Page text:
Noted iPhone Jailbreak developer Grant Paul, better known as chpwn, has started the ICS Papercuts blog to share his thoughts on user interface and user experience inconsistencies in Google's latest version of Android, Ice Cream Sandwich.
Fairly or unfairly, Google's Android often gets knocked for having a lagging or stuttering user interface when compared to Apple's iOS on iPhone and iPad. TiPb's previously guessed that this stemmed from very early architectural decisions made by Apple, who had a full screen, multi-touch UI -- albeit it a highly limited one -- in mind from the outset, as opposed to Google who originally had Android set up as a BlackBerry, Windows Mobile Standard, and Nokia competitor that had no need for high performance, sophisticated UI rendering.
According to 9to5Google, the reason Google Wallet is nowhere to be found on the upcoming Android Samsung Galaxy Nexus is because... wait for it... Verizon has blocked it. That's worth repeating. Google has allowed a carrier to prevent users from having a Google app on a platform marketed as being open, on a device meant to be the very flagship, the beacon of that openness.
Rather than just throwing up a quick "#BREAKSCLUSIVE: Cluzee brings Siri to Android!" post, Android Central's Phil Nickinson actually took the time to test it out, and while it shows potential, it turns out it doesn't yet show anywhere near Siri's polish on the iPhone 4S.
It's not quick to launch
It's crash prone
It's still struggling to parse voice
It's not quick to respond
Apple's had more than their share of downtime even in Siri's current, carefully caveated "beta" state, but inarguably they've gotten the basics right.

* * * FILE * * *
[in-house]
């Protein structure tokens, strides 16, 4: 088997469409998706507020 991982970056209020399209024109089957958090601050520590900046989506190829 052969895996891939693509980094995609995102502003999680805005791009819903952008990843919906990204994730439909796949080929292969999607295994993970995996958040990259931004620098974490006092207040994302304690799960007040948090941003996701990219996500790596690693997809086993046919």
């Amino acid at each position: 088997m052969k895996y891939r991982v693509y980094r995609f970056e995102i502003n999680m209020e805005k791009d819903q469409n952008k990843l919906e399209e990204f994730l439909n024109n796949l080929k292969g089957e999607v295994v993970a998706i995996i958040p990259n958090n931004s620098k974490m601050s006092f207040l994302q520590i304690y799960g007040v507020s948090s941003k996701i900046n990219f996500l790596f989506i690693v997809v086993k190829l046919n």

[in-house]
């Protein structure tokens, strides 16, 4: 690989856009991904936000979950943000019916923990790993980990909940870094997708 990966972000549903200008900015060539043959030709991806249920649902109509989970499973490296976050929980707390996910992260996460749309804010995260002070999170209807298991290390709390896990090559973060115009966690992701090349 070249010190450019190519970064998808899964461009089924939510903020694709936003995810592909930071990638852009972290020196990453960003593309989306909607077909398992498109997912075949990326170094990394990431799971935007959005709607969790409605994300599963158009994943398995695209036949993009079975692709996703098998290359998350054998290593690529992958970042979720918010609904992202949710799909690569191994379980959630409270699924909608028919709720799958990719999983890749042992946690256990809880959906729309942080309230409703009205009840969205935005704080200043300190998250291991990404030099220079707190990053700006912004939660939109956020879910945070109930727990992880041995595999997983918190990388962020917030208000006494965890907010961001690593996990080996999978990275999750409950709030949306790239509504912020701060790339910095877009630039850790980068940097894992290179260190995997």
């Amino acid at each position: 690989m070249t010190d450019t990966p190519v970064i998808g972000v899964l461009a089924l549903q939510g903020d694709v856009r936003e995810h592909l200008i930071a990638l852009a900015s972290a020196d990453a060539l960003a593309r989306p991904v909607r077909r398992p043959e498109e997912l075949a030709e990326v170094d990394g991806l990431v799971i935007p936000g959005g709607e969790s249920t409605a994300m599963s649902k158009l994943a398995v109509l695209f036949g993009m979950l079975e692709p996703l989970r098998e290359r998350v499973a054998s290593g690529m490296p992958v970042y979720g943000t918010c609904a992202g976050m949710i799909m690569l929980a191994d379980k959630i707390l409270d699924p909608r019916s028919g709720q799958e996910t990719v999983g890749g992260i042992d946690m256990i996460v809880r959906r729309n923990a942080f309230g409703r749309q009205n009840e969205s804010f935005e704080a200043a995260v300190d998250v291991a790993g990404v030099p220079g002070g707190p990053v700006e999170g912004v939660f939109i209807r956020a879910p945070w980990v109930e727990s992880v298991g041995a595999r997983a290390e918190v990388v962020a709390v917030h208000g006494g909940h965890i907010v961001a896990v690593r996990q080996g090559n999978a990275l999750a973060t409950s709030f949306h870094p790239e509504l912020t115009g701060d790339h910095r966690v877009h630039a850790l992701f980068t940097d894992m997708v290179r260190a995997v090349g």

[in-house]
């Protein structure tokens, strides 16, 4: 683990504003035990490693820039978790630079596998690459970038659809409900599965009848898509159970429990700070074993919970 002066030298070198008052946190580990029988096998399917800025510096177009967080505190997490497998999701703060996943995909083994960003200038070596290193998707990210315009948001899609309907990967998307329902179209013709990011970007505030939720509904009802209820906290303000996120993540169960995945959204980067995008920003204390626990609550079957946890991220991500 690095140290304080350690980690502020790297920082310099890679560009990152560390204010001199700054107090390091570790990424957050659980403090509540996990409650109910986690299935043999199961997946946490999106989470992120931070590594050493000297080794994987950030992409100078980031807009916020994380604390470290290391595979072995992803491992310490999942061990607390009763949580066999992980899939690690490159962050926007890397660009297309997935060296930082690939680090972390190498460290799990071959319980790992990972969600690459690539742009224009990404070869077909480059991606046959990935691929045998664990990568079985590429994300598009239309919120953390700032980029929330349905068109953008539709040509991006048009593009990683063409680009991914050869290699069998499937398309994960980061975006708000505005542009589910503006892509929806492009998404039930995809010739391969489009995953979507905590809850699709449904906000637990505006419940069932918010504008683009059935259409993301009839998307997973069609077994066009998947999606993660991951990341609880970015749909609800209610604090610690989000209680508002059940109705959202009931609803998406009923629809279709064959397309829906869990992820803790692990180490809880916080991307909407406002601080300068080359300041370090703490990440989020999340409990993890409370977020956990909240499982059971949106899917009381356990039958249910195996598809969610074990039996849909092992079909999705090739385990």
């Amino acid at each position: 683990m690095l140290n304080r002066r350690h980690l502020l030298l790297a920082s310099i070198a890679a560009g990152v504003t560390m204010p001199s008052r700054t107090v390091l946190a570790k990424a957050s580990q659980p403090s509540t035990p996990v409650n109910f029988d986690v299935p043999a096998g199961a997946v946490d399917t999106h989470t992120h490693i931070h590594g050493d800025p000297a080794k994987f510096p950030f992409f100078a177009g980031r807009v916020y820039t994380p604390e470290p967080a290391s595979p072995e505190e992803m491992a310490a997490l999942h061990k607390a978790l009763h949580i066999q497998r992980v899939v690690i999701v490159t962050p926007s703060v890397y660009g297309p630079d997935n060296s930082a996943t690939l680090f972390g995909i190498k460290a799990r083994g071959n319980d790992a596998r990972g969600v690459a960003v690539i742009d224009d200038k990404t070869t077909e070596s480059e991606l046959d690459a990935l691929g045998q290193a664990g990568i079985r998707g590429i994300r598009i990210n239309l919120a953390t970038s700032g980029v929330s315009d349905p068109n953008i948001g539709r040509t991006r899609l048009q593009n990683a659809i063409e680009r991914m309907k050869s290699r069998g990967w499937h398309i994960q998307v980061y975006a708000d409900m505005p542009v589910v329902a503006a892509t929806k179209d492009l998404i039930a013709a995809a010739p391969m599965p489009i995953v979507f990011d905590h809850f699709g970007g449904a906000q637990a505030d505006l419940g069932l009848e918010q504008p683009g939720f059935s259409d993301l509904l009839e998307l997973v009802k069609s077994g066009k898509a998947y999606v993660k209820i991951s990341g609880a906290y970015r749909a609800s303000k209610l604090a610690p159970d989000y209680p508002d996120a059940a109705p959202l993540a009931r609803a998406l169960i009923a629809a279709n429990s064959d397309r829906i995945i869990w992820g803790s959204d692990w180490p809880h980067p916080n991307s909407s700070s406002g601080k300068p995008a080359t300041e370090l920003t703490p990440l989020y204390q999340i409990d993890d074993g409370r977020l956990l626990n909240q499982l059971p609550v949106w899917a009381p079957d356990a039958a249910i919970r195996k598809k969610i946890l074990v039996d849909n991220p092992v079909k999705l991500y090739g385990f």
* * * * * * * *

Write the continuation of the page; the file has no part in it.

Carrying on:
Phil Nickinson from Android Central has put the iPhone 4S vs. Galaxy Nexus head-to-head in an epic comparison, complete with videos, pictures, uncanny insight, and everything else you'd expect from a Mobile Nations showdown.
Interesting new ad/tactic from Samsung, painting those devoted Apple users who line up from the iPhone 4S as fanboy hipster sheep whose faces are stuck to the blogs -- reading about battery life issues and lack of design changes -- until a giant-screened, 4G powered, Galaxy S II tears them away.
Also interesting that Samsung only focuses on the size of the screen and speed of the radio -- and not at all about the Android operating system that runs it.
Make anyone want to dump their new iPhone for a Galaxy S II?
Alex Dobie over at Android Central has put together a complete review of the Galaxy Nexus, Google's third superphone and the second by Samsung. While the internet often jokes about "another day, another baddest Android phone on the planet", the Galaxy Nexus seems intent on taking that crown and holding it for more than just a few weeks this time. What does that mean for Apple and the iPhone 4S?
Marc Edwards of Bjango has put together a nerd-ily in-depth look at how different screen sizes -- original vs. Retina display on iOS, new vs. old Android displays, and Windows 8 Metro standards -- challenge designers who strive for pixel perfection in their work.
Phil from Android Central put the brand new (and currently pulled for bug fixes) Gmail for iPhone and iPad app on an iPhone 4 and iPad 2 running iOS 5 against the Gmail app on a Samsung Nexus S running Gingerbread and a Galaxy Tab 10.1 running Honeycomb.